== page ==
Your Tests Are in Good Hands
When I go to a doctor, I feel much better knowing that he or she is an expert at curing what ails me. Most medical doctors specialize in specific fields, such as internal medicine, facial plastic surgery or dermatology. For example, my brother-in-law is a physiatrist: a medical doctor who specializes in physical medicine and rehabilitation. When he first announced he was going to become a physiatrist, I hadn’t heard of it before and wasn’t sure what he would be doing. Since then, he has explained it to me several times—and has even worked a bit on my sore left shoulder.
I have the same respect for chefs, mechanics, real estate agents, pilots, gardeners, pharmacists and most other professions. When another person benefits my life, or that of my family and friends, I appreciate the fact that they are well-trained, experienced and know what they are doing. It’s even better if they come recommended by someone I trust: The professional then gains my trust as well.
Your information technology certification tests are built by experts like those I described. These experts are called psychometricians, and they affect your life directly by creating the exams you need to take. Psychometricians are specifically trained to design exams, write good questions, score tests properly, determine the necessary passing scores and more. Some of these experts have years of computerized exam experience, and can use technology to measure your knowledge and skills better.
I recently received a phone call from an individual who is in charge of a new certification program in a non-IT field. He and his colleagues had written several hundred test questions and wanted me to review them and make sure they were appropriate. His plan was to create several 200-question exams and start administering them as soon as possible. After speaking for a few minutes, it was clear that as a psychometrician, I could be helpful by lending my expertise. Several suggestions include:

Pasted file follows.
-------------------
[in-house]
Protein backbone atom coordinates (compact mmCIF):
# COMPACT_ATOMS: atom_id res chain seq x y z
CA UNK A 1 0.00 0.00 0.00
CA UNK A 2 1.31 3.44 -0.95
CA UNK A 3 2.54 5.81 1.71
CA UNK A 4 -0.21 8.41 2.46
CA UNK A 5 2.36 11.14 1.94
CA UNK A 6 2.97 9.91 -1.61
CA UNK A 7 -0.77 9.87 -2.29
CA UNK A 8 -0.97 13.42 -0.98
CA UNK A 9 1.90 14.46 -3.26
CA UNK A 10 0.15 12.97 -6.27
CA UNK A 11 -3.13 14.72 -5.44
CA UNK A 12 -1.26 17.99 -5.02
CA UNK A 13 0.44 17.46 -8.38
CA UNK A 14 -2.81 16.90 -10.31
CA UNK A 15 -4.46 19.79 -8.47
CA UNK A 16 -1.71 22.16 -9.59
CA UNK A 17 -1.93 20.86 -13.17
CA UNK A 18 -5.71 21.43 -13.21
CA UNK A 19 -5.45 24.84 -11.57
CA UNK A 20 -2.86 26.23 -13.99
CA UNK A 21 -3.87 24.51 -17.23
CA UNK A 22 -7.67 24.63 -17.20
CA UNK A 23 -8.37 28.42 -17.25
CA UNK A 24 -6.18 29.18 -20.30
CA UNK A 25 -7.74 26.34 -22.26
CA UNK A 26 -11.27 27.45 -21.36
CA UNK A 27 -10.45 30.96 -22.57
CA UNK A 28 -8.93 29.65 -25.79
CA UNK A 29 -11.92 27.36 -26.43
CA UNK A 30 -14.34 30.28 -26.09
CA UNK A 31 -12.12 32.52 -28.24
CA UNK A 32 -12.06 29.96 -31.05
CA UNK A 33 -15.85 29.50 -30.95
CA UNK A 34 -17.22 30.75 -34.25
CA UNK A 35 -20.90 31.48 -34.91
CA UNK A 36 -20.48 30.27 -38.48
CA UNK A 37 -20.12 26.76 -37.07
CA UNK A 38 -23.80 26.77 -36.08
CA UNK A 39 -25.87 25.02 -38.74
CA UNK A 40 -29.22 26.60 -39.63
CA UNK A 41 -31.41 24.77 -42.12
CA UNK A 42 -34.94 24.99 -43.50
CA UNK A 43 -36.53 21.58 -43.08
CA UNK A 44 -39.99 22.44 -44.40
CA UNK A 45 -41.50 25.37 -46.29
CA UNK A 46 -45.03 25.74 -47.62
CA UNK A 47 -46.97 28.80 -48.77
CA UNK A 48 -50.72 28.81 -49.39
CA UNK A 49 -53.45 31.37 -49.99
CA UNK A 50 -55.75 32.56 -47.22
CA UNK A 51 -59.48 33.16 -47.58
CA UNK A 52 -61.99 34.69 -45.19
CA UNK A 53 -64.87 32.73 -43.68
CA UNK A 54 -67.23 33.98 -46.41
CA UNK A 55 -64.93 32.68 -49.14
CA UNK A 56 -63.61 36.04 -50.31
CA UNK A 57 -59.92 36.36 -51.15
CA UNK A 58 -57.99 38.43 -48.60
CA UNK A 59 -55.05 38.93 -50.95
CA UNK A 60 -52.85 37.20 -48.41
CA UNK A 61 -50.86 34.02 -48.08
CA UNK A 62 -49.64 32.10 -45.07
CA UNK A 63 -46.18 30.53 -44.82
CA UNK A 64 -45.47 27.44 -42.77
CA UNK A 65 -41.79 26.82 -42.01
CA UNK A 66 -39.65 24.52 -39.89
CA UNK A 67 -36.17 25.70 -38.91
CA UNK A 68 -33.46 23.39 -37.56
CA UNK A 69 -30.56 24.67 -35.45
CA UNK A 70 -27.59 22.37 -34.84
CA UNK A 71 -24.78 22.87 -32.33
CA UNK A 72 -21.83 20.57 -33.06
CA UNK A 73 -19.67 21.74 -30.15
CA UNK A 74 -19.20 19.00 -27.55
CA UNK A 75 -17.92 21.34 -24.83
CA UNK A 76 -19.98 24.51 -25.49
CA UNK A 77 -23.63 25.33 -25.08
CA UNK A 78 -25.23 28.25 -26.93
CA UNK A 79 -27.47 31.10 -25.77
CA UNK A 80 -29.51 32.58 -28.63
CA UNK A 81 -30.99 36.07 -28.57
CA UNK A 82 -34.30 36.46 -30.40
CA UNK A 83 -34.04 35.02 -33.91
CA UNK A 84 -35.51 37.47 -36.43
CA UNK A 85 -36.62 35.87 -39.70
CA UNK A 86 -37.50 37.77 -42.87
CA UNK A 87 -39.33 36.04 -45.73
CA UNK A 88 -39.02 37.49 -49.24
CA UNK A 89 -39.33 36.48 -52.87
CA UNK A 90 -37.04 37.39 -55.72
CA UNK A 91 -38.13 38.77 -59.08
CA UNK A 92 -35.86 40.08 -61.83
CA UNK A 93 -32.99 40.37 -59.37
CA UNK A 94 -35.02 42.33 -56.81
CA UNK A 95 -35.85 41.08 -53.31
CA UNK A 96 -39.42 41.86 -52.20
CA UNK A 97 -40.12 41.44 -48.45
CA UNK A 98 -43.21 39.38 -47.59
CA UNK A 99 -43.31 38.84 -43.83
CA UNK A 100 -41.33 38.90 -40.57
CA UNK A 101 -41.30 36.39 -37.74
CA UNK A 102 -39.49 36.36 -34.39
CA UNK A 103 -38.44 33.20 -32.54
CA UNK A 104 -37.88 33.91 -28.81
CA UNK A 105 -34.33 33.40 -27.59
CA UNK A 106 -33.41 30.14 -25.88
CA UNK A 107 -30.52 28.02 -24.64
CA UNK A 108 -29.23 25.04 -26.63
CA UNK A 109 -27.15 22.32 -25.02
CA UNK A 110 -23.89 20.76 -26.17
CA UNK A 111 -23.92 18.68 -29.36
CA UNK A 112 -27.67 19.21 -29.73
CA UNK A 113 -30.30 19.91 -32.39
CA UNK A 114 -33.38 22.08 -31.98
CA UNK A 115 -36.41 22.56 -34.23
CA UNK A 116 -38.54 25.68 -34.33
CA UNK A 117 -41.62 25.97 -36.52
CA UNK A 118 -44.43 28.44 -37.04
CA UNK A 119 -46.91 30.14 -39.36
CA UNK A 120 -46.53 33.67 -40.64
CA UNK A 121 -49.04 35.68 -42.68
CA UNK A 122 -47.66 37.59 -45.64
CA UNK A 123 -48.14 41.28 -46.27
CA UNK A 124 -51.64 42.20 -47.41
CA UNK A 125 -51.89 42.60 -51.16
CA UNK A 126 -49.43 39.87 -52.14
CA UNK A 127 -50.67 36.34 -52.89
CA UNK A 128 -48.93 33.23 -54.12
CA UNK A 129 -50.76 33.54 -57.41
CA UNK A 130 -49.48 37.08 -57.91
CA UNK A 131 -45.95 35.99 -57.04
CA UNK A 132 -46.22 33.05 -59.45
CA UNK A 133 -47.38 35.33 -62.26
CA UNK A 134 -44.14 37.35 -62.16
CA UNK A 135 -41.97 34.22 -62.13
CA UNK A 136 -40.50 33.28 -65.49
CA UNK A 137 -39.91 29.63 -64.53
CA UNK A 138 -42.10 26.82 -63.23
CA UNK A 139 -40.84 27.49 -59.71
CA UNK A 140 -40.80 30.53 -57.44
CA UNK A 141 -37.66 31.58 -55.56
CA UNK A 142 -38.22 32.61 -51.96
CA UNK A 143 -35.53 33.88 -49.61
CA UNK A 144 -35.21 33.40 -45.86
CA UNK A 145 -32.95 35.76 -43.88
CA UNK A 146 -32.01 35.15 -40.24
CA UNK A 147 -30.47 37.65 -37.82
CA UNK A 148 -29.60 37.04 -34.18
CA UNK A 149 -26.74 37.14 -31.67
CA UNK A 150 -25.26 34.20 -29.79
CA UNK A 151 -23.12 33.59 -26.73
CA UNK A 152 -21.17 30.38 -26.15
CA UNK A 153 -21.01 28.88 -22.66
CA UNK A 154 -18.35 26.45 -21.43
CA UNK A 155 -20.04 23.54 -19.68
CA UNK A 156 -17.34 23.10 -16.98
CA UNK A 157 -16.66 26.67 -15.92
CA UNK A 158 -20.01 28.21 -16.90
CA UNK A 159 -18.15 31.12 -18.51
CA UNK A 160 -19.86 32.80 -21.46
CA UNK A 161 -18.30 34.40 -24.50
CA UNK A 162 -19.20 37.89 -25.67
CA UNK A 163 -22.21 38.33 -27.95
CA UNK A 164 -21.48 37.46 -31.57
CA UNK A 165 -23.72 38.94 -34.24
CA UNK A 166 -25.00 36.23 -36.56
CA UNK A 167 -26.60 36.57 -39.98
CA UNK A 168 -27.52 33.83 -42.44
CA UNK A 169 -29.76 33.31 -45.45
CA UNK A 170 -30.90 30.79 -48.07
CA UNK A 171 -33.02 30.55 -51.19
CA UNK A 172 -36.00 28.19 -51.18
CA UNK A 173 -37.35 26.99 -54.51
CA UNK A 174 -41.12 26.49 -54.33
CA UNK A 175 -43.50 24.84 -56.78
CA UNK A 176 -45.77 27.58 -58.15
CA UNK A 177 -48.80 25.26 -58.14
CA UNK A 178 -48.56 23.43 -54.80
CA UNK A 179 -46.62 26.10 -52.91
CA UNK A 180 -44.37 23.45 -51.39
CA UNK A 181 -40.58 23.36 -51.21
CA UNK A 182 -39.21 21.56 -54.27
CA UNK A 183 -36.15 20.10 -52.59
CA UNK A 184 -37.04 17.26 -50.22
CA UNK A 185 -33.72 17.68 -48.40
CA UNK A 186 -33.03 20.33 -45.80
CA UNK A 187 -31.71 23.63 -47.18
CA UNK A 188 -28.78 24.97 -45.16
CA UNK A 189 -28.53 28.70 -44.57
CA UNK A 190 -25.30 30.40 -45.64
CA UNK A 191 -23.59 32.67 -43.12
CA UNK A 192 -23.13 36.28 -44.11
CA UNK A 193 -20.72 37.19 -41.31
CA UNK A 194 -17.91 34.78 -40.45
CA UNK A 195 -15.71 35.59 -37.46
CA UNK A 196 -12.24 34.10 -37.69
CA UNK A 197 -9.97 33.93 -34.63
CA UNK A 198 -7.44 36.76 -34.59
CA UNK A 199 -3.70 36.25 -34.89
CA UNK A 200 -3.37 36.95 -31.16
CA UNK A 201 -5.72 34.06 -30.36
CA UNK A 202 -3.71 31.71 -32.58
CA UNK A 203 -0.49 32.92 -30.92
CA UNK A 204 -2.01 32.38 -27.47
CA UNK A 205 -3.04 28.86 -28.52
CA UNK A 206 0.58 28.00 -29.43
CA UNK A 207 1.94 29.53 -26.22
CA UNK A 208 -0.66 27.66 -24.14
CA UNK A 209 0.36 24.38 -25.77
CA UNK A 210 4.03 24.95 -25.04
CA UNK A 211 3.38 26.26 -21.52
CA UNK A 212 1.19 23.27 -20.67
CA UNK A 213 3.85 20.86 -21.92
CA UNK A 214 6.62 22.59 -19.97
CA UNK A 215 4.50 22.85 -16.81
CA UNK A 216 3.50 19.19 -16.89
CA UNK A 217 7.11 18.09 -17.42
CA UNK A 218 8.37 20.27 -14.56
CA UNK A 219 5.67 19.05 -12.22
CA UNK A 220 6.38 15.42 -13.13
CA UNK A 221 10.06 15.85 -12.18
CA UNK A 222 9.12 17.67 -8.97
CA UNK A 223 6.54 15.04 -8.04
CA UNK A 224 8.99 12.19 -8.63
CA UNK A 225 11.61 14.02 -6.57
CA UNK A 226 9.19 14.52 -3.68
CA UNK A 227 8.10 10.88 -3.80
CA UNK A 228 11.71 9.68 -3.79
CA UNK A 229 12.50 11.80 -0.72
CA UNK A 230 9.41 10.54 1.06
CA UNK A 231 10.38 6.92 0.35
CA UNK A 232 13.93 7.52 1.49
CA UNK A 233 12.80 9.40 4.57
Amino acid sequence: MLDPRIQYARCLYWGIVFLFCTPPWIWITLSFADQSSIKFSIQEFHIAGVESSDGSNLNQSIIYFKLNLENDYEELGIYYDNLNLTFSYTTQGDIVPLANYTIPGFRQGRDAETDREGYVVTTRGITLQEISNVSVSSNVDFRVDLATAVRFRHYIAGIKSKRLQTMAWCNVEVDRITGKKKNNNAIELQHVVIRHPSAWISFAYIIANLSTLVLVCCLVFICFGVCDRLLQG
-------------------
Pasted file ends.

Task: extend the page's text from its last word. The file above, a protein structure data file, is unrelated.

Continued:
- Could the exam be more efficient? Right off the bat, I could tell him that 200 questions is too long for a certification test. As a certification candidate, I’m sure you’d rather not answer more questions than you need to.
- Will the exam be computerized? If so, some of the questions need to be improved.
- Has he planned a beta, or pilot test, to find out if the questions will perform well? How will that beta operate? Who will do the statistical analyses and report the results?
- How will the exam be scored? Will the questions simply be right or wrong, or will partial credit be given?
- What score will be needed to pass? There are specific standards for how this needs to be done. Sometimes the passing score is set arbitrarily, as in “80 percent to pass sounds pretty good to me.” A psychometrican can set a passing score that you, as a competent candidate, will be able to use to separate yourself from those who are less competent.
- What about security? A psychometrician will ensure that the questions are well-protected so that the exam score actually represents a candidate’s true knowledge and ability.
These are only a few of the areas in which psychometricians are trained—and each one affects your exam preparation and completion, and your use of the score that results after taking an exam. Psychometricians go through extensive training. Usually, they possess a master’s or doctorate degree in psychology, education or a related field, with an emphasis on measurement. This means that the psychometrician takes a great number of testing and statistical courses, so they understand the science behind your certification exams.
But the proof is in the pudding, as they say, and the exams that are created should accurately measure your knowledge and skills. As a test-taker and certification candidate, my guess is that you can tell the difference between a good test and a lousy one. You can tell if questions are poorly written or ambiguous, or are measuring an unimportant or irrelevant skill. Likewise, you can easily judge, after finishing a test, whether that test has fairly and accurately measured what you know and what you can do.
With psychometricians in the background and on your side, the exam should be as good as you are.
David Foster, Ph.D., is president of Caveon and is a member of the International Test Commission, as well as several measurement industry boards. He can be reached at firstname.lastname@example.org.